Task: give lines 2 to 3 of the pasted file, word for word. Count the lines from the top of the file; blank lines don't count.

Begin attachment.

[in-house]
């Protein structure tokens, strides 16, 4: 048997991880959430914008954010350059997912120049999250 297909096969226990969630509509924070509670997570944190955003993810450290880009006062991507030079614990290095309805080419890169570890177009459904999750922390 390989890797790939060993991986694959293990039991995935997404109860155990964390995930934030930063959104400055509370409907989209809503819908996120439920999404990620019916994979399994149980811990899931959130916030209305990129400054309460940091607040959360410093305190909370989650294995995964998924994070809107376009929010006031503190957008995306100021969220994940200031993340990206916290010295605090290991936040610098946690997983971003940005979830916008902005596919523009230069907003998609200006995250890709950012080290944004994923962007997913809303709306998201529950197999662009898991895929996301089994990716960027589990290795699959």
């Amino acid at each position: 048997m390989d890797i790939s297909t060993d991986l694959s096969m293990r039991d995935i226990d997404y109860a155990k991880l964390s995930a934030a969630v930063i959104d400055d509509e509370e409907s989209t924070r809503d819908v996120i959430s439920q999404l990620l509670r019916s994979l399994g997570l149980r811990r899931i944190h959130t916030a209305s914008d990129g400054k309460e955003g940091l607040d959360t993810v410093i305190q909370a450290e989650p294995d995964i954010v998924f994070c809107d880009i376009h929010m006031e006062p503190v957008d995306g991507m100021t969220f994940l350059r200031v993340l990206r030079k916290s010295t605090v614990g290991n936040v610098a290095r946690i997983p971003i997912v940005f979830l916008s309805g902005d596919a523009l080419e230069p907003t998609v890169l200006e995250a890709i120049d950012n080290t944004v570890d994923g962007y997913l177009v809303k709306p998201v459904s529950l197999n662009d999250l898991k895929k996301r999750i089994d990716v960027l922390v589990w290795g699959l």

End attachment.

């Protein structure tokens, strides 16, 4: 048997991880959430914008954010350059997912120049999250 297909096969226990969630509509924070509670997570944190955003993810450290880009006062991507030079614990290095309805080419890169570890177009459904999750922390 390989890797790939060993991986694959293990039991995935997404109860155990964390995930934030930063959104400055509370409907989209809503819908996120439920999404990620019916994979399994149980811990899931959130916030209305990129400054309460940091607040959360410093305190909370989650294995995964998924994070809107376009929010006031503190957008995306100021969220994940200031993340990206916290010295605090290991936040610098946690997983971003940005979830916008902005596919523009230069907003998609200006995250890709950012080290944004994923962007997913809303709306998201529950197999662009898991895929996301089994990716960027589990290795699959």
């Amino acid at each position: 048997m390989d890797i790939s297909t060993d991986l694959s096969m293990r039991d995935i226990d997404y109860a155990k991880l964390s995930a934030a969630v930063i959104d400055d509509e509370e409907s989209t924070r809503d819908v996120i959430s439920q999404l990620l509670r019916s994979l399994g997570l149980r811990r899931i944190h959130t916030a209305s914008d990129g400054k309460e955003g940091l607040d959360t993810v410093i305190q909370a450290e989650p294995d995964i954010v998924f994070c809107d880009i376009h929010m006031e006062p503190v957008d995306g991507m100021t969220f994940l350059r200031v993340l990206r030079k916290s010295t605090v614990g290991n936040v610098a290095r946690i997983p971003i997912v940005f979830l916008s309805g902005d596919a523009l080419e230069p907003t998609v890169l200006e995250a890709i120049d950012n080290t944004v570890d994923g962007y997913l177009v809303k709306p998201v459904s529950l197999n662009d999250l898991k895929k996301r999750i089994d990716v960027l922390v589990w290795g699959l």